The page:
Do you write with your left or your right hand? Which hand do you use to open doors, use the computer mouse and hold your phone? Most people are right-handed, with fewer people being left-handed and even fewer being ambidextrous, i.e. able to use the right and left hands equally well. Recent studies have found that the way you use your hands has an influence on the way your brain works. The author of this new book saw this as a good reason to start an interesting self-experiment. She wanted to know what would happen if she started to write in a variety of ways: with her right hand, with her left hand, with both hands, from left to right, from right to left, from top to bottom and the other way around. She even examined what writing blindfolded would do.
Readers will find the results in “Self-Experiment Two-handedness” by Heidi Schlaak. She shares pictures of the various experiments and talks readers through the whole process (which could encourage them to try a self-experiment on themselves!). Readers who open the book in the middle to just browse a bit, and readers who ignore the introduction, will be very confused while reading the book though because it is written in a very special way: the last sentence on each page is actually where you need to start. This is just one of the many ways this interesting book challenges the readers and their brains. It’s a provoking and entertaining read!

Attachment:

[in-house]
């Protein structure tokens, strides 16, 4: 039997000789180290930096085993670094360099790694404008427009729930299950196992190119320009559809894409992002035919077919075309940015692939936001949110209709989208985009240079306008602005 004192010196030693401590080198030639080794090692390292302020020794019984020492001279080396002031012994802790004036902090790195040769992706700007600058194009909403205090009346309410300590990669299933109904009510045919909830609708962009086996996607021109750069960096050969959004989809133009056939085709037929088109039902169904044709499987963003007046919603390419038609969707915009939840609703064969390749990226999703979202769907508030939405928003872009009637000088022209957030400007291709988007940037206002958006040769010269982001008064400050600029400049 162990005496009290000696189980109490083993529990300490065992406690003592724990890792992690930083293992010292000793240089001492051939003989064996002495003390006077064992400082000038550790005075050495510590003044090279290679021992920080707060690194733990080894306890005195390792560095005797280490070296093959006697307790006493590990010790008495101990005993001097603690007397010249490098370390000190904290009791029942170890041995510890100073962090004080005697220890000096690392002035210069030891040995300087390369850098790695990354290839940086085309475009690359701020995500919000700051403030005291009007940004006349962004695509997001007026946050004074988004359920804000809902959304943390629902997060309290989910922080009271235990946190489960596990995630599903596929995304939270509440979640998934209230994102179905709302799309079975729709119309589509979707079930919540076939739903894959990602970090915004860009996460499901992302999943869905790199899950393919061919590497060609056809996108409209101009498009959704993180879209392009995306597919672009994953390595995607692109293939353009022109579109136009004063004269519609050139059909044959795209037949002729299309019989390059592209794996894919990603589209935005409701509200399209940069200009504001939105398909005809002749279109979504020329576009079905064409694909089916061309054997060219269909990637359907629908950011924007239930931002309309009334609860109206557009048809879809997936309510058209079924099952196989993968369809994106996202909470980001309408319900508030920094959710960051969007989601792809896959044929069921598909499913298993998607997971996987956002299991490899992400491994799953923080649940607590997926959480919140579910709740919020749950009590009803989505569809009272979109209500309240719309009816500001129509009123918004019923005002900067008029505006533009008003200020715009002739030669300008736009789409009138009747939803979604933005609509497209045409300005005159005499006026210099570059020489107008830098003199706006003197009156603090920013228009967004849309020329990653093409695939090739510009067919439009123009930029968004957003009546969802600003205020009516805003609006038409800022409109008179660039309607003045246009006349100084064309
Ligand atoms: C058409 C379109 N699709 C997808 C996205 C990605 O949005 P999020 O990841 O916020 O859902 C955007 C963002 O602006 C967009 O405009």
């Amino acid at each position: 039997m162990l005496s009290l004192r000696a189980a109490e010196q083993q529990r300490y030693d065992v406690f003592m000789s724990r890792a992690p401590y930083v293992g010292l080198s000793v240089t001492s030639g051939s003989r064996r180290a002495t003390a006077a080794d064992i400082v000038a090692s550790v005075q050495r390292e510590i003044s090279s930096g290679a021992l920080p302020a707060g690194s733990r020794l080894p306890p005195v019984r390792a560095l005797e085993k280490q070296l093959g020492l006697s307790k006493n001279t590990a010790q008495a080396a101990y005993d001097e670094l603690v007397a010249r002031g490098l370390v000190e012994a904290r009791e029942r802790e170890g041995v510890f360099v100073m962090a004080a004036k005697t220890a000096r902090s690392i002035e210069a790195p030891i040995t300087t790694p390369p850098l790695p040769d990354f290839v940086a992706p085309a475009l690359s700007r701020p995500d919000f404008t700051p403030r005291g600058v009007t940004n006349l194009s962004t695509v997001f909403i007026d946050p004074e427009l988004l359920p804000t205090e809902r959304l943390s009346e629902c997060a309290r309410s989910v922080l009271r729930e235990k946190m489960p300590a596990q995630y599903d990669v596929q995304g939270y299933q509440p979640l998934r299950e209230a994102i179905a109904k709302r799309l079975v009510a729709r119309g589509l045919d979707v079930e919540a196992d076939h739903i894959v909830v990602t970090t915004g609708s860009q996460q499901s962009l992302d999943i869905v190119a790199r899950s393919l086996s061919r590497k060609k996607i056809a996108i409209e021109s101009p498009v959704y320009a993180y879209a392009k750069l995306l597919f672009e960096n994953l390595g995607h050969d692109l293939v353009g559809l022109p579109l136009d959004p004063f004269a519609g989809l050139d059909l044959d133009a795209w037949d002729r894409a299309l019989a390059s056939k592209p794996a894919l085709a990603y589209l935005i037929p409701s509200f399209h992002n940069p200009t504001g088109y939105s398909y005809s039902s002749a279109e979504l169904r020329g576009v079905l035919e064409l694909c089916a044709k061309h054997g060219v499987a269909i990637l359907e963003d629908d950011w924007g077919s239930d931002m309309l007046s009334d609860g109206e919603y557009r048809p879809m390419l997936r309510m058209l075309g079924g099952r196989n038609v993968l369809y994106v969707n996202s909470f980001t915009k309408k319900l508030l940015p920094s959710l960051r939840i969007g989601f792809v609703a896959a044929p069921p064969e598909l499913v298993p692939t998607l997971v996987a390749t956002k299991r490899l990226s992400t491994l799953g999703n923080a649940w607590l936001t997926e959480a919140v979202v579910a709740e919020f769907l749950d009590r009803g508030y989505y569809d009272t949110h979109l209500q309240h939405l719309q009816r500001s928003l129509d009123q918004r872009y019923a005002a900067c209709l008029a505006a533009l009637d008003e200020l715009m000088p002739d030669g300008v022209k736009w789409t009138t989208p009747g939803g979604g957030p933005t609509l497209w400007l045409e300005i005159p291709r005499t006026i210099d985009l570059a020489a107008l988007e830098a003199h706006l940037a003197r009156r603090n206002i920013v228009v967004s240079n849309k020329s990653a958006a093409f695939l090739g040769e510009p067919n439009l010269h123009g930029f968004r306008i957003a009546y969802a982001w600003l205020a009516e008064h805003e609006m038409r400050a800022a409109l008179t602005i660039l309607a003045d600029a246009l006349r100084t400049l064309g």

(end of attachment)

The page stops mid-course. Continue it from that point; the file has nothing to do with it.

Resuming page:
“Self-Experiment Two-handedness” by Heidi Schlaak is now available from tredition or can be ordered through retail using ISBN 978-3-7482-9905-9. tredition assists young and unknown authors with publishing their own books, but also cooperates with publishers and publishing houses. tredition publishes books in print and digital formats, distributes locally and online, and actively markets all titles.
For more information on this title, click here: https://tredition.de